How do we better prepare students for the building simulation industry?
Dear Prof. Wellwisher,
Wherever I go, at least one professor asks the question, “What can I do to better prepare students for the building simulation industry?”. The question often leads to a really fiery and interesting discussion. So no doubt this is a burning question of the moment apart from, of course, how to save this world and if Indians should celebrate Rishi’s appointment as the UK Prime Minister or not.
As an emerging professional with all my university experiences and challenges still afresh in my mind, I can confidently say that understanding the question is more important than the answer. When you understand the challenges students face in their transitioning period, the solutions follow and bring in various amazing ideas for implementation with it.
For students the biggest challenge is how to begin the job search. Often students tend to send emails to professionals or connect with them over LinkedIn inquiring about open positions without a good understanding of various building simulation jobs available in the market and their corresponding responsibilities. For professors, the challenge is the confusion about what needs to be taught so that students are universally equipped to take any job in the building simulation industry. Having interacted with various AEC firms on a daily basis to do multiple workshops and training as a part of my job, I have often heard about collaboration issues between architects and engineers or consultants. Thus, for employers, the challenge is to find young professionals with a quality of team playmanship (yes, this is a real word!) apart from technical expertise.
“3 solutions” to 3 above mentioned challenges based on my own personal experience: NBC (No, not National Broadcasting Company)
“N” for Networking: When I was siloed to my own research during the pandemic, my academic advisor notified me of a volunteer role for IBPSA-USA as a note-taker for two different focus groups. It provided me with an opportunity to interact with experienced professionals and led to a leadership role as a Student Director followed by a Director role for the same organization. People cannot notice you when they don’t know you even exist. Bringing opportunities, no matter how big or small, and educating or motivating students to Network with industry experts is a great way to get them involved and prepare them for the job market without someone having to send 20 emails as referrals.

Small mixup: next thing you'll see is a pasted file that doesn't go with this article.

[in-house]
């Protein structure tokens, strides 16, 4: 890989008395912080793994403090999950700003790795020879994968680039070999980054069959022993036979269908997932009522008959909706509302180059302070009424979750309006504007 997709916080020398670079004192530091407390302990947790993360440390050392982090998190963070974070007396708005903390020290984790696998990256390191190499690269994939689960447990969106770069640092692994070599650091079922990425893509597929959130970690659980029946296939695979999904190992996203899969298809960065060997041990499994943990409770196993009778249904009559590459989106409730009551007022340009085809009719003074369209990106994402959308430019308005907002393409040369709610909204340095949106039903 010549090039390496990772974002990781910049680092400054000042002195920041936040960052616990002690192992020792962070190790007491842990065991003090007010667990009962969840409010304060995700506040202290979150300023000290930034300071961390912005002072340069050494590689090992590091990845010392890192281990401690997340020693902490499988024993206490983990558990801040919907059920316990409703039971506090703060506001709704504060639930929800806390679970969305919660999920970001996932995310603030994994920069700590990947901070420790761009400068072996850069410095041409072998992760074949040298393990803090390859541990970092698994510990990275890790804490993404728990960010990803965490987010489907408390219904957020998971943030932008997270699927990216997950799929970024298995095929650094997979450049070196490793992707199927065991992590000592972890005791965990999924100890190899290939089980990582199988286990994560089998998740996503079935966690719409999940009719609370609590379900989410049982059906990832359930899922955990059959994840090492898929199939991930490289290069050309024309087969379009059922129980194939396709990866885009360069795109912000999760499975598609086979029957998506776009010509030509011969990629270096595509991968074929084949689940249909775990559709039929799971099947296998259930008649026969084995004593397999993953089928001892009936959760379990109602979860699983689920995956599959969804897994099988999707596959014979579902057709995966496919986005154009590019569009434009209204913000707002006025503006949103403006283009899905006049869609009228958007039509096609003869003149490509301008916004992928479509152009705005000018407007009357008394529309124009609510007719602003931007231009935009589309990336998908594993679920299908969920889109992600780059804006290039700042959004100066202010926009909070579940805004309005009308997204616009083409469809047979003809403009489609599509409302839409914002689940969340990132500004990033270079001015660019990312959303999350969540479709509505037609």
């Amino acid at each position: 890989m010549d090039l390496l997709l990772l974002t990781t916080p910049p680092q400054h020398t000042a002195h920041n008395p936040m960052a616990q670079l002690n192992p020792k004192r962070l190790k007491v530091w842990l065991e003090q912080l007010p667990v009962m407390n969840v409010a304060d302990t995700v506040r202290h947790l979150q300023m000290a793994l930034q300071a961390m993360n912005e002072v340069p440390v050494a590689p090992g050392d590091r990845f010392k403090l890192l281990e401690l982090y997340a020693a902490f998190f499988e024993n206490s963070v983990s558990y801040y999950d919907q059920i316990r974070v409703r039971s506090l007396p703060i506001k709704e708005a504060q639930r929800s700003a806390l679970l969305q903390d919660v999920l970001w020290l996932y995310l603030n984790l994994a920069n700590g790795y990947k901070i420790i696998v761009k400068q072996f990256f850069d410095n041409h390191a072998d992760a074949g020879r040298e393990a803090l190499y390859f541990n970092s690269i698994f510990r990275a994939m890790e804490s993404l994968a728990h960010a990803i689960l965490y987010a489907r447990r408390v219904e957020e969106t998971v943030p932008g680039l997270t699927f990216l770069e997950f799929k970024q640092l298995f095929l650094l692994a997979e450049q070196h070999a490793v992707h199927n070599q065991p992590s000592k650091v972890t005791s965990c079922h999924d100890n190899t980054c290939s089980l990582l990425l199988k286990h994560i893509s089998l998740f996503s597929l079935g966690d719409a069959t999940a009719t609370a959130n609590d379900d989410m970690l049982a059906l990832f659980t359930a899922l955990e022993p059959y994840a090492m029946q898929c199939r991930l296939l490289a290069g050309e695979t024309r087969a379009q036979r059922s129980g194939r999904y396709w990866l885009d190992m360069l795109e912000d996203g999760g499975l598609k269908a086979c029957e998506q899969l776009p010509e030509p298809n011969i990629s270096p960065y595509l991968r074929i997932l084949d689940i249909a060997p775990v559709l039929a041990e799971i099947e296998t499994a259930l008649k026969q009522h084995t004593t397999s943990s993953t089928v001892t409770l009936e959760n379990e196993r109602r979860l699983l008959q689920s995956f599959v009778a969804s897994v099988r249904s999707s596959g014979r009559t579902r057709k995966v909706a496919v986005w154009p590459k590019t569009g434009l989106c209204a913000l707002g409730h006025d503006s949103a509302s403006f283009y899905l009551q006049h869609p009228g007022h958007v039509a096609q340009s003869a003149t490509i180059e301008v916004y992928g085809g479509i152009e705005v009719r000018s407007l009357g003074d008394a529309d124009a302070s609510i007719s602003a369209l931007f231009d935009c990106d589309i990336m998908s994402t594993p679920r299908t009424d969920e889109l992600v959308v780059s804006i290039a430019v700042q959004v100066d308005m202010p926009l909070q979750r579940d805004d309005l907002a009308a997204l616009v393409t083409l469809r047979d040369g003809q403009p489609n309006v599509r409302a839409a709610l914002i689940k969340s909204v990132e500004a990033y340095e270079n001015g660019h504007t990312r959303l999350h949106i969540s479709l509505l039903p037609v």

“B” for basics: Nowadays I see various employers in the building simulation industry are opening numerous positions and I envy that because I am a pandemic graduate and faced a hiring freeze (don’t worry, I managed to get an amazing job). However, they all have different requirements for the proficiency of tools they run the analysis on, so it can often get difficult for the professors and students to decide on which one to teach and learn. The key here is to learn and be prepared with the Basics. If a student has a good understanding of the heat transfer process between the surroundings and the fabric of the building, it won’t be difficult to click on a button and make a decision if higher wall insulation can affect that building’s Energy Use Intensity or not. With the firm foundations of the subject, one can quickly adapt to the new tool or software that the company is asking for. Of course tools provide automation and speed up the process, so having some basic understanding of the popular tools and data science languages such as Python and R would provide added benefits in the job search. However, I do want to emphasize that intelligence and understanding is what makes a student stand out in the job market.
“C” for collaboration: Collaboration, the act of working together, drives the entire world. No one person can run a business, school, country or a relationship for that matter. Individuals often become accustomed to competing in school, but good employers love to see employees collaborate. It leads to better decisions because then they cater to a wide and diverse audience that will always consist of different perspectives and alignments. Back in my school, once we learnt the basics, we were introduced to a new course where we as building performance experts had to work with final year M.Arch students as their consultants. Each of us worked for 2 different students running analysis (daylight, energy, thermal comfort etc.) that was beneficial for them to make their design decisions. This is the greatest experience I try to share with as many people as I can because it did not only familiarize us (building performance students) with the industry, but also prepared “about to graduate” architects on how to collaborate with their consultants and take suggestions on improving their designs.
These are my two cents (or maybe 3), but I really feel there is so much more to this question that can be addressed mainly because students will be our future leaders. They will soon be leading the way and addressing much more challenging issues than we currently have on our plate. Providing better education and guidance is our responsibility to make sure our industry is passed on to good hands for it to flourish and further save the world!